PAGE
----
Dealing with bug bites

(Republished with permission from the St. Louis Post-Dispatch. This article originally ran in the Healthy & Fit section on Monday, July 9, 2007)

By Dr. Julia Graves and Dr. Ann Martin

Almost every child will get a few bug bites this summer. While most bites are merely annoying, some can be more serious.


In the United States, mosquitoes are mainly just a nuisance. But they can spread diseases, such as the West Nile virus.

Mosquitoes are most active at dawn or dusk and near wetlands. Only female mosquitoes bite. Bites cause red, itchy welts that usually resolve after a day or two.

DEET (N,N-diethyl-meta-toluamide) is the most effective insect repellent available and works against mosquitoes, ticks and chiggers. It repels insects but does not kill them.

It is approved for use on children more than 2 months old.

It should be applied to exposed skin and clothing, avoiding the eyes, mouth and any sore or irritated skin.


Chiggers are tiny orange or light-red mites that are most active in spring and summer. They are commonly found in damp areas with abundant trees and scrubs. Larvae feed by attaching to human skin using their mouthparts. Itching and welts appear within hours and may last up to two weeks. Chiggers tend to attach to areas where clothing fits tightly, such as the ankles, waistline and armpits.

Humans elicit an immune reaction that causes chiggers to fall off or die within hours. Therefore, the welts themselves do not usually contain live chiggers.

Because chiggers do not burrow under the skin, bathing your child after he or she has been outdoors can easily remove chiggers.


Although most tick bites are benign, ticks can cause disease by transmitting microorganisms or by secreting toxins and have been linked to a wide variety of diseases, including Lyme disease, Rocky Mountain spotted fever and tick paralysis.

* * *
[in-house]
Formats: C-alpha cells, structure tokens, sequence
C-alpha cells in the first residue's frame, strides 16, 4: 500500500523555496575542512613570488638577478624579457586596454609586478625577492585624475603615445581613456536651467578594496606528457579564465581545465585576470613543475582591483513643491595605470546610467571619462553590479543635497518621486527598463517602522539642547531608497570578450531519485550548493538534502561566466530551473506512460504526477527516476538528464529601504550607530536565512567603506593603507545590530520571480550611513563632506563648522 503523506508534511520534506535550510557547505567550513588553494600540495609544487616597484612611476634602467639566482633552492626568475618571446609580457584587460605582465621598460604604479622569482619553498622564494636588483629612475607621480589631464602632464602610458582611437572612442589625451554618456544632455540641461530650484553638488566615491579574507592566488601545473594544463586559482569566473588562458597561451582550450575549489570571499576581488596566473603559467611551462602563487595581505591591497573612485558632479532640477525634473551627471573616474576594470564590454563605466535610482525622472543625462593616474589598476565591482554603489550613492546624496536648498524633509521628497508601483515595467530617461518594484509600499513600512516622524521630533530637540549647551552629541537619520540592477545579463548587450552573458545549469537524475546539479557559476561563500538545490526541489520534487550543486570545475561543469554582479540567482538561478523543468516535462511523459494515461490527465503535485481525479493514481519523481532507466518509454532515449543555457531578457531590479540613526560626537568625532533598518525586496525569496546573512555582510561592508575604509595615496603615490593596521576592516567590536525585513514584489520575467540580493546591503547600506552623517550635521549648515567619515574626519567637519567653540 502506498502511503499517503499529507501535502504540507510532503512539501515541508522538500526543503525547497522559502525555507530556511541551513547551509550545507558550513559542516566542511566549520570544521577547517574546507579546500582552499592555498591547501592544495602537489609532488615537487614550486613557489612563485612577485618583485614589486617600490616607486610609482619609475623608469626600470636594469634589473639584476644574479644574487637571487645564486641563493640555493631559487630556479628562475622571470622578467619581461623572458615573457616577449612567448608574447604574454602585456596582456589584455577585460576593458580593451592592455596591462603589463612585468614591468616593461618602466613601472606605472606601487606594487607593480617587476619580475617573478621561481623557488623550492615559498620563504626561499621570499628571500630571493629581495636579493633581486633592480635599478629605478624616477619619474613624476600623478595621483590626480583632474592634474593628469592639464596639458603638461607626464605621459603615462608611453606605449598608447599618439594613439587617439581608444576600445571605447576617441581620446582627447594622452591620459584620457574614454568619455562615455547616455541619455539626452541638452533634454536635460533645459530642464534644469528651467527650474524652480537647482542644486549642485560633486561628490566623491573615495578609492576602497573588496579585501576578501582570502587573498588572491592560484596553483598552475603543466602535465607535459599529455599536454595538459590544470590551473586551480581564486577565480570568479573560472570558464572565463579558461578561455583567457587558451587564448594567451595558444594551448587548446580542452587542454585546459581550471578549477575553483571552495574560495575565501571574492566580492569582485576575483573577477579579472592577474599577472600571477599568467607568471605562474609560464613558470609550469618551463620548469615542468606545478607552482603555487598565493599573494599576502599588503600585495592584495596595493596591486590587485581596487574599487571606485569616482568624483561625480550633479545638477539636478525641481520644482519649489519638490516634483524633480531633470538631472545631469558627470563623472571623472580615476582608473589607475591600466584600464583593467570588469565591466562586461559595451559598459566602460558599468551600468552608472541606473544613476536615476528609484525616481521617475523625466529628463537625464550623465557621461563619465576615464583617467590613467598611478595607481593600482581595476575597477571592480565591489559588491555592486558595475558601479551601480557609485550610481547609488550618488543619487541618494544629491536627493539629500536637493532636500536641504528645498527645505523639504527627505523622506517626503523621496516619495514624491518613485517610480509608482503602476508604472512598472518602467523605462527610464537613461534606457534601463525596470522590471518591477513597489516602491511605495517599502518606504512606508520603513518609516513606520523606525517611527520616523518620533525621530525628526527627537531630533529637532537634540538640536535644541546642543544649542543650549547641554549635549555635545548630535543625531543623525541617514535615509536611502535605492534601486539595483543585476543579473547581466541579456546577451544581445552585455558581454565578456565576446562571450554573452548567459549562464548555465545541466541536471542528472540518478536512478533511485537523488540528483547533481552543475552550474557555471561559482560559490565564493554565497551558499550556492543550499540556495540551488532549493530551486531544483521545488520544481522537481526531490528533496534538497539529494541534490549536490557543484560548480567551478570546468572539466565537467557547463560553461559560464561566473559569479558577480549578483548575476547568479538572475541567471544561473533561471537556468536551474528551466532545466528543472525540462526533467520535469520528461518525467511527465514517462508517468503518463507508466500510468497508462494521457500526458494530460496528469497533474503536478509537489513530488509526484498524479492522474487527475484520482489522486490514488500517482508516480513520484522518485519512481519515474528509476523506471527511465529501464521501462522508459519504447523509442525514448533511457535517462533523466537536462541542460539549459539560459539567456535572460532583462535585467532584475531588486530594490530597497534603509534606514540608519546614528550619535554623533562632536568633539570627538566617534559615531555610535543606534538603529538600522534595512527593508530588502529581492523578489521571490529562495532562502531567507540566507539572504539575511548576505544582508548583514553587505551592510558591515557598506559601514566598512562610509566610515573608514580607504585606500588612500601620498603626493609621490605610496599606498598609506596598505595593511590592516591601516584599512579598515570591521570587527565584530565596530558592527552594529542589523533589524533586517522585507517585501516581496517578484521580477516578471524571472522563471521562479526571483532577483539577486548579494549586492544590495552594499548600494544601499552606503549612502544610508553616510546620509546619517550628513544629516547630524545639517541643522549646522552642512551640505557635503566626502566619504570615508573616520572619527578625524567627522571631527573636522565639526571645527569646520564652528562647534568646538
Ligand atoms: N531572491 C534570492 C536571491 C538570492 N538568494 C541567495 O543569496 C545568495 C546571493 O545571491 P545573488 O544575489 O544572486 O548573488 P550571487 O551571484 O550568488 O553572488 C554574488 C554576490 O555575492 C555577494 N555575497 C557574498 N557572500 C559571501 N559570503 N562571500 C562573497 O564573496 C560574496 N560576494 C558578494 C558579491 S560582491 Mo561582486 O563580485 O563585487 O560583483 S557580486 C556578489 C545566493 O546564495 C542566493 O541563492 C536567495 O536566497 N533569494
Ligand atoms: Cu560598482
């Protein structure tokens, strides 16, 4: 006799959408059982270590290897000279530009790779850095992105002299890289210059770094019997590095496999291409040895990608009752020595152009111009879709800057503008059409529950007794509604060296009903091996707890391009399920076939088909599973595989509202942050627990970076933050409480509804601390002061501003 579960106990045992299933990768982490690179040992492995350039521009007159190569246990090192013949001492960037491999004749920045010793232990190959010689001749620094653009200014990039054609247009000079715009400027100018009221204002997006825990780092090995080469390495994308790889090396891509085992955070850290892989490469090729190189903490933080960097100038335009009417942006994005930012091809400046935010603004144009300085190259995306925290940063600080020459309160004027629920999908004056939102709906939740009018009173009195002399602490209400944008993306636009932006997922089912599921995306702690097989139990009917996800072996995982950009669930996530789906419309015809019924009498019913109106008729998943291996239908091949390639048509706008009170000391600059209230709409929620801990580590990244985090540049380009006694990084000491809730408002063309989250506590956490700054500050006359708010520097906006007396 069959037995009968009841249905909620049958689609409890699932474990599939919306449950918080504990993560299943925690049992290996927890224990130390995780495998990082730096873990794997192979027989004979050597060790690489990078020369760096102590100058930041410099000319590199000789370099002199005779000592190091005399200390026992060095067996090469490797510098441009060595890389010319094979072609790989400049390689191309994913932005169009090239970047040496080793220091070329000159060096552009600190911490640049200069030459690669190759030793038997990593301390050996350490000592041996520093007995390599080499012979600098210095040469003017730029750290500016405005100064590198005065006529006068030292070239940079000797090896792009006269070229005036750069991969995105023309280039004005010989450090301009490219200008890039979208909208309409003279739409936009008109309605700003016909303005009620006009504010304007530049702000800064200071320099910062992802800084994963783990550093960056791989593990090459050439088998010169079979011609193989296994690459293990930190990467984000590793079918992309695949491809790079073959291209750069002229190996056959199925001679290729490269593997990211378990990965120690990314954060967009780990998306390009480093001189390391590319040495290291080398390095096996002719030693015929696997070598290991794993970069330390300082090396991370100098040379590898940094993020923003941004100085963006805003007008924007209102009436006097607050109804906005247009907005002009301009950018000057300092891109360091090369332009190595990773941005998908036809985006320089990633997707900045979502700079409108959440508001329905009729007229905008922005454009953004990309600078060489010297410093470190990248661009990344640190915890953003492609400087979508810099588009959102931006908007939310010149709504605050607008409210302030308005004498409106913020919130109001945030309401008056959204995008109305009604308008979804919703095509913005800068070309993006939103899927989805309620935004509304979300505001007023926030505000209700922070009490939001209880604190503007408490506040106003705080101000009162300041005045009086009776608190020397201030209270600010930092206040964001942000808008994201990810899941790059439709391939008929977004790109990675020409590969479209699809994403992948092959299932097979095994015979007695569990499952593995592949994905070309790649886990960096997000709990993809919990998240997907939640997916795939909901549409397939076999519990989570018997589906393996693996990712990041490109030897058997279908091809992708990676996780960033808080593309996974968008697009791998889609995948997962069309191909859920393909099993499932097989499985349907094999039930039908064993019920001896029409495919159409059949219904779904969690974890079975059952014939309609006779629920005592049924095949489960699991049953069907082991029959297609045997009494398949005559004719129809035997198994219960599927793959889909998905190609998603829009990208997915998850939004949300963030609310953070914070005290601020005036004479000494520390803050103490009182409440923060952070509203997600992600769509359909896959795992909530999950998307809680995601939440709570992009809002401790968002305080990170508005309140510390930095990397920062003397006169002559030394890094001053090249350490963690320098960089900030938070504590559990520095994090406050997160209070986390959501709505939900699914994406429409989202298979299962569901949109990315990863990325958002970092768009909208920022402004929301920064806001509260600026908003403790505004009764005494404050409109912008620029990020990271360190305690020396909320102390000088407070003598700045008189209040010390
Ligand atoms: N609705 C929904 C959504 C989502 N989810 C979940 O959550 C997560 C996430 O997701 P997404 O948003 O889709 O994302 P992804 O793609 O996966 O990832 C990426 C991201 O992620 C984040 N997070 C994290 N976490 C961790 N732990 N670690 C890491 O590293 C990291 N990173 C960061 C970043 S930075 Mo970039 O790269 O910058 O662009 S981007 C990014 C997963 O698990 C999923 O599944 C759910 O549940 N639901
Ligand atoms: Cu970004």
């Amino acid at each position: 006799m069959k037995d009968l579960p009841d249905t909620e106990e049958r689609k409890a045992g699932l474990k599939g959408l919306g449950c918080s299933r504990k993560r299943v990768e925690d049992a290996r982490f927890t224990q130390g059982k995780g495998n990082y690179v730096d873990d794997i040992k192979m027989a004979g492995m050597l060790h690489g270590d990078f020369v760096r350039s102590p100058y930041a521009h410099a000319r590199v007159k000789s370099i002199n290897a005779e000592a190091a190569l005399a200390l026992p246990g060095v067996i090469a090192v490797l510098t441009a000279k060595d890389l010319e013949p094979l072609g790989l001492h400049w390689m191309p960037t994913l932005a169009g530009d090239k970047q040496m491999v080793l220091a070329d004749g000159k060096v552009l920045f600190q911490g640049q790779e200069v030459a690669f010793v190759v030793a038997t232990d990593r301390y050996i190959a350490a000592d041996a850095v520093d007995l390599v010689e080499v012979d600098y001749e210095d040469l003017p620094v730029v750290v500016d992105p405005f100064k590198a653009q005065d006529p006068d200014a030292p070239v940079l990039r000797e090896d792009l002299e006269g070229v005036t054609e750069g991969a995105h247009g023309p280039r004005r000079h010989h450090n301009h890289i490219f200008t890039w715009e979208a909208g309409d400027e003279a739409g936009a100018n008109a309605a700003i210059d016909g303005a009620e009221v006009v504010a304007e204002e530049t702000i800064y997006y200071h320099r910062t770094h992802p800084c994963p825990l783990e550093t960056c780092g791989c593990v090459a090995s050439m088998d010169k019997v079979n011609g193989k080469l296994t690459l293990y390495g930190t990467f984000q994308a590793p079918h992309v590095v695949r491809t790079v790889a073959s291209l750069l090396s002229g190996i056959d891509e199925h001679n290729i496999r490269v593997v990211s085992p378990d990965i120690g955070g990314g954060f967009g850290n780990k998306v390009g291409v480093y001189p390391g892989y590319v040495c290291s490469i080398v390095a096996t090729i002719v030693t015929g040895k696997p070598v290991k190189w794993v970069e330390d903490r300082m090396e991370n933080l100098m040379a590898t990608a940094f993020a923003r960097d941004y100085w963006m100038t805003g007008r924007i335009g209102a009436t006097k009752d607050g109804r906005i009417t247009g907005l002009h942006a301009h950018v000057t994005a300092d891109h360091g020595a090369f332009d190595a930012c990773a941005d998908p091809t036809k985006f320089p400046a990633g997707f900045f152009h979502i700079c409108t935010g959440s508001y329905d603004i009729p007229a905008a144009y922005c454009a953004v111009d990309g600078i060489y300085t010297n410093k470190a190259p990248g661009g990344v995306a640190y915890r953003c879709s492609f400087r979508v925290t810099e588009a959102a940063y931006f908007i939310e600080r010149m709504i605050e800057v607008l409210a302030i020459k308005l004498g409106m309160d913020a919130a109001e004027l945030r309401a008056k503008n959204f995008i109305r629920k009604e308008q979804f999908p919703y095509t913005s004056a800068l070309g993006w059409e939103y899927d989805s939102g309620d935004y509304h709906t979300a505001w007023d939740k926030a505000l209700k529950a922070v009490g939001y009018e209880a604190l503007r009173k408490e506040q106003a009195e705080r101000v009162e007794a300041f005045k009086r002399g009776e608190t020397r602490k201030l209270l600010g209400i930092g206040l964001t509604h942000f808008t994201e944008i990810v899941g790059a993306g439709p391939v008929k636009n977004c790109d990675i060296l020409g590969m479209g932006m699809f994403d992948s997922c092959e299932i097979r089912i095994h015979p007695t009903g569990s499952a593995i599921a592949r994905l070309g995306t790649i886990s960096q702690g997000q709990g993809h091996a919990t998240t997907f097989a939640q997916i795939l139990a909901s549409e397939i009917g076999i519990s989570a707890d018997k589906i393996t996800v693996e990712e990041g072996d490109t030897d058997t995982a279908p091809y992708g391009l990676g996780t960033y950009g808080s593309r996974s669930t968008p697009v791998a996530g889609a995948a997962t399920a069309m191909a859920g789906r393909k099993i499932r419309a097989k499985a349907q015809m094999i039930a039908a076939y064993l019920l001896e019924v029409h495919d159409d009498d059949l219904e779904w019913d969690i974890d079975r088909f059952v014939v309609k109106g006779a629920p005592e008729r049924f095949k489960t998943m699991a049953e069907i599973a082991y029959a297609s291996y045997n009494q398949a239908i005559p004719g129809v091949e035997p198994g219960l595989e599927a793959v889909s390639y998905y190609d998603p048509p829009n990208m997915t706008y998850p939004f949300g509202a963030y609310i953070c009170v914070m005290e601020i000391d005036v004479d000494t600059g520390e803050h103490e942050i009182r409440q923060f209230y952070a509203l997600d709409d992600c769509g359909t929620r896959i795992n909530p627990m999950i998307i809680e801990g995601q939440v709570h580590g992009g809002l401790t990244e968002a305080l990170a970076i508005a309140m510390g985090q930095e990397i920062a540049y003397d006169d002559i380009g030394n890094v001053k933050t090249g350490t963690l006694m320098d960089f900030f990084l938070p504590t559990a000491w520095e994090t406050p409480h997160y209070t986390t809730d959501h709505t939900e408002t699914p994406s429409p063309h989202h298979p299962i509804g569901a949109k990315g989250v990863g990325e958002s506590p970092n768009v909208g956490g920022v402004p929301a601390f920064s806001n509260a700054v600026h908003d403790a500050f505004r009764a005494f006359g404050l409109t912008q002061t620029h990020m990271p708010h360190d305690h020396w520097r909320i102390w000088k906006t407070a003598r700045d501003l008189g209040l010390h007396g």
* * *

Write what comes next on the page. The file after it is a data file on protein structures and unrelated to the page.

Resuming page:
Ticks are unable to fly or jump and typically reach humans by climbing onto vegetation or pets. They attach to skin using barbed mouthparts. There is often redness and swelling at the site of a bite. Ticks should be removed by grasping the tick near its head with tweezers and gently pulling back, taking care not to squeeze the tick. The tick should be saved in a sealed container in case identification is necessary.

Stinging insects

Stinging insects include bees, wasps, hornets, yellow jackets and fire ants.

Bees die after stinging because their barbed stingers are ripped off and left behind in the victim. Wasps, hornets and yellow jackets can sting multiple times.

At the site of a sting, pain, redness and swelling may develop, which may spread to involve a large area. These symptoms usually subside within hours to days. Cold compresses and acetaminophen may help alleviate discomfort.

Children with allergies to these insects may develop a potentially deadly reaction known as anaphylaxis. Symptoms usually start within 10 minutes after a sting and include swelling of the face, wheezing, difficulty talking or swallowing, dizziness and abdominal pain or nausea. If your child displays any of these symptoms after a sting, seek emergency medical treatment.


Most spiders found in the United States are harmless. But bites from brown recluse spiders, which are common in Missouri, can be more serious.

The brown recluse spider is about an inch long and has a characteristic violin-shaped marking on its upper back. True to its name, the brown recluse likes to hide in undisturbed areas, such as basements, closets and attics. They are not aggressive and usually bite only when pressed up against human skin.

Their venom contains an enzyme that destroys tissue. Therefore, the site of the bite may blister, ulcerate or turn black.

If you think that your child has been bitten by a brown recluse spider, seek prompt medical attention. Brown recluse spider bites may occasionally be associated with anemia (low blood cells), blood clotting abnormalities, kidney failure and even death.

For more information, visit, or call the St. Louis Children’s Hospital Answer Line at 314-454-5437.

Dr. Julia Graves is a resident physician in dermatology at Washington University School of Medicine. Dr. Ann Martin is a dermatologist at St. Louis Children’s Hospital and assistant professor of internal medicine (dermatology) at Washington University School of Medicine.

Copyright 2007 St. Louis Post-Dispatch, Inc.